Four investors (Plaintiff) in a failed limited partnership sued the law firm (Defendant) that represented the partnership for federal securities law violations, common law fraud, and Racketeer Influenced and Corrupt Organizations Act (RICO) violations
A duty to disclose may arise from either a fiduciary relationship or from affirmative misrepresentations omitting a material fact, and attorneys who participate significantly in the making of their client’s misrepresentations should be held accountable as primary violators under § 10(b) of the Securities Exchange Act of 1934, and Rule 10b-5
Coleman, who had a long history of securities fraud, joined with a new partner to purchase a securities broker business. An attorney, Drinker (Defendant), completed the partnership agreement, a subscription agreement, and a disclosure letter. He also prepared a “November Disclosure Package,” which did not include any information about Coleman’s past fraudulent conduct. When financial difficulties came upon the limited partnership, some investors (Plaintiff) sued Drinker (Defendant) and the partnership (Defendant), for violation of federal securities law, common law fraud, and RICO violations. The district court granted Drinker’s (Defendant) motion for summary judgment on all counts. The investors (Plaintiff) appealed
Does an attorney have a duty to disclose if he participates significantly in the making of his client’s affirmative misrepresentations omitting material facts?
(Mansmann, J.) Yes. A duty to disclose may arise from either a fiduciary relationship or from affirmative misrepresentations omitting a material fact, and attorneys who participate significantly in the making of their client’s misrepresentations should be held accountable as primary violators under § 10(b) of the Securities Exchange Act of 1934, and Rule 10b-5. Once a law firm has chosen to speak, it may not omit facts material to its nonconfidential opinions. When a lawyer prepares a document with knowledge that the document will be distributed to investors, the lawyer has chosen to speak to the investors, even though the document may not be attributed to the lawyer on its face. A trier of fact might reasonably infer that Drinker (Defendant) intentionally withheld material information from the disclosure statements and that he acted with scienter. The district court’s judgment is reversed as far as granting the law firm’s motion for summary judgment on the federal securities claim and on the investors’ common law fraud claim. Since the law firm did not participate in the operation of the alleged enterprise, it cannot be liable under RICO laws. Affirmed in part, reversed in part.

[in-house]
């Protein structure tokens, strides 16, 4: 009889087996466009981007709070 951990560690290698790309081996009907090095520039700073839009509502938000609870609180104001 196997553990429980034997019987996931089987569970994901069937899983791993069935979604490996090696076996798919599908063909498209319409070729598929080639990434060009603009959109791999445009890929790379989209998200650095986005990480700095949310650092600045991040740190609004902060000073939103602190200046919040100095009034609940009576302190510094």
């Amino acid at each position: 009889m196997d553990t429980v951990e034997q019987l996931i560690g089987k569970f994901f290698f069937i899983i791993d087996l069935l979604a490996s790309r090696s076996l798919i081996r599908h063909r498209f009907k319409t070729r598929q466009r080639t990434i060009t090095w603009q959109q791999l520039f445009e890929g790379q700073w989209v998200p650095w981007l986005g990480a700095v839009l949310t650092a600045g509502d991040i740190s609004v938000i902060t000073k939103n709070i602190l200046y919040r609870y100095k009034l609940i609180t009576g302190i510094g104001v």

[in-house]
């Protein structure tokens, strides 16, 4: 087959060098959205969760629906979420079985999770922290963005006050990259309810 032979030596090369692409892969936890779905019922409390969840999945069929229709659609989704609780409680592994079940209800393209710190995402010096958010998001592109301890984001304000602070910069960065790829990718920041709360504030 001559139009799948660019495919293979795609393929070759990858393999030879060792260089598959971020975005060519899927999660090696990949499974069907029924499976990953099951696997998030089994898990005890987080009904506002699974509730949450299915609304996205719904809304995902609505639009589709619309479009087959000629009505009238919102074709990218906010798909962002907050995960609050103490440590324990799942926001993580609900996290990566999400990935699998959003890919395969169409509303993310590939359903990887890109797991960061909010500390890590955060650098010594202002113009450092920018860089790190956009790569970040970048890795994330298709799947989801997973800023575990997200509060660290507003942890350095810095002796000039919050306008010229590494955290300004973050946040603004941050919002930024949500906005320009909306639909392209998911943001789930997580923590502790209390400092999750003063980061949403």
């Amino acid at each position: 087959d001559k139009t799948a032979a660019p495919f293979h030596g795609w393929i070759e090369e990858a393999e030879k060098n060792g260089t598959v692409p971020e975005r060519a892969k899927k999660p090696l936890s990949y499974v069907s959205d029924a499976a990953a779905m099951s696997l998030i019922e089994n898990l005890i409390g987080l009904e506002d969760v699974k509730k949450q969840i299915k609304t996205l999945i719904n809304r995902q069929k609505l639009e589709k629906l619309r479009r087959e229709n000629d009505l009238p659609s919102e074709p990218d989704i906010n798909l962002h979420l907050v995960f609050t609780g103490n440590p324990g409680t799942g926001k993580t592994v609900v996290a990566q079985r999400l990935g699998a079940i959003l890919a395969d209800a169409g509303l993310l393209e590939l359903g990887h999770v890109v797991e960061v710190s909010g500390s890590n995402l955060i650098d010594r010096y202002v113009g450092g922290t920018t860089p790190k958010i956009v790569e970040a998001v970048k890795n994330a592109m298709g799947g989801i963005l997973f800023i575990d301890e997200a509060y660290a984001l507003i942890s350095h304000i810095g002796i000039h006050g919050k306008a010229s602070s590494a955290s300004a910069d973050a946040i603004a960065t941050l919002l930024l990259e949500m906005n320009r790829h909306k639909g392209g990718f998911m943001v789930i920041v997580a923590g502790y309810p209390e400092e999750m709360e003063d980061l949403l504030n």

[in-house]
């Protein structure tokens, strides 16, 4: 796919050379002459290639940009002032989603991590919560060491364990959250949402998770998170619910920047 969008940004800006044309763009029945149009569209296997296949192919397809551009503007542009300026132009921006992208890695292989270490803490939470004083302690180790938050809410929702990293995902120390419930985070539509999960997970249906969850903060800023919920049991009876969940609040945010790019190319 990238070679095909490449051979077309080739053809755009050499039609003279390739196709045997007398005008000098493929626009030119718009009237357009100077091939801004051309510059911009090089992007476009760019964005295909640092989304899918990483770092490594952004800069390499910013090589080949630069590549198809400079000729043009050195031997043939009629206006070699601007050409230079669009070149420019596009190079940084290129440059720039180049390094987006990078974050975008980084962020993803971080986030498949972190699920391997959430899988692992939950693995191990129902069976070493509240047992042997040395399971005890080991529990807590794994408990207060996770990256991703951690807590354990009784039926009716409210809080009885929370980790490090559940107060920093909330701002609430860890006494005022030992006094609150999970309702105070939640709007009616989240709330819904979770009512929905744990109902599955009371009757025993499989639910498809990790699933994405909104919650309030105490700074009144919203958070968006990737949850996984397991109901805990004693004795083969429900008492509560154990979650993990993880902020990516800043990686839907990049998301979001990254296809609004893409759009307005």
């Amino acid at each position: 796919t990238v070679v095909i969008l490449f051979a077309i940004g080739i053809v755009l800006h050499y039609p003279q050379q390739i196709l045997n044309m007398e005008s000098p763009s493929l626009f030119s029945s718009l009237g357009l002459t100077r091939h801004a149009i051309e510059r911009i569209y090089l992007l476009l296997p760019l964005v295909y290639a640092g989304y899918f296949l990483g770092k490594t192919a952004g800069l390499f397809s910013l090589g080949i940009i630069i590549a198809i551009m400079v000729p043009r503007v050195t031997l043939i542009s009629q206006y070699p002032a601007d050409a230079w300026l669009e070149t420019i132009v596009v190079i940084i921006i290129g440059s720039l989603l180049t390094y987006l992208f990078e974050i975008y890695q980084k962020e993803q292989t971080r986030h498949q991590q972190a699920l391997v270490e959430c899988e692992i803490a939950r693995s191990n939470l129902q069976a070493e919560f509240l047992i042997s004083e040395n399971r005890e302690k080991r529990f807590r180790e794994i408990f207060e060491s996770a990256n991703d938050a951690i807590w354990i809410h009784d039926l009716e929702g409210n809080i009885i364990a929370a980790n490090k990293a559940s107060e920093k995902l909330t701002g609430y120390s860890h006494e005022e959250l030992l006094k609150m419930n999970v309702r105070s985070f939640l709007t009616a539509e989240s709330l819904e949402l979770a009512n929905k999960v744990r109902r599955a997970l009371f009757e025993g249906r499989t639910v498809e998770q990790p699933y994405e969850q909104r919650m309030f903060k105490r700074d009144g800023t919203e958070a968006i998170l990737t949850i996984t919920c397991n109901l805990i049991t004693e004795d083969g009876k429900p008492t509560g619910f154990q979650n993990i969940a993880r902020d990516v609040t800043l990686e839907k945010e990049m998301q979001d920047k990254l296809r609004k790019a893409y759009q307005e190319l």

The court in this case discussed § 10(b), which forbids manipulative or deceptive acts in connection with the purchase or sale of securities. Rule 10b-5 was promulgated by the Securities and Exchange Commission under § 10(b), which makes it unlawful for any person to make any false statement of a material fact or to neglect to state a material fact which is necessary in order that the statement made is not misleading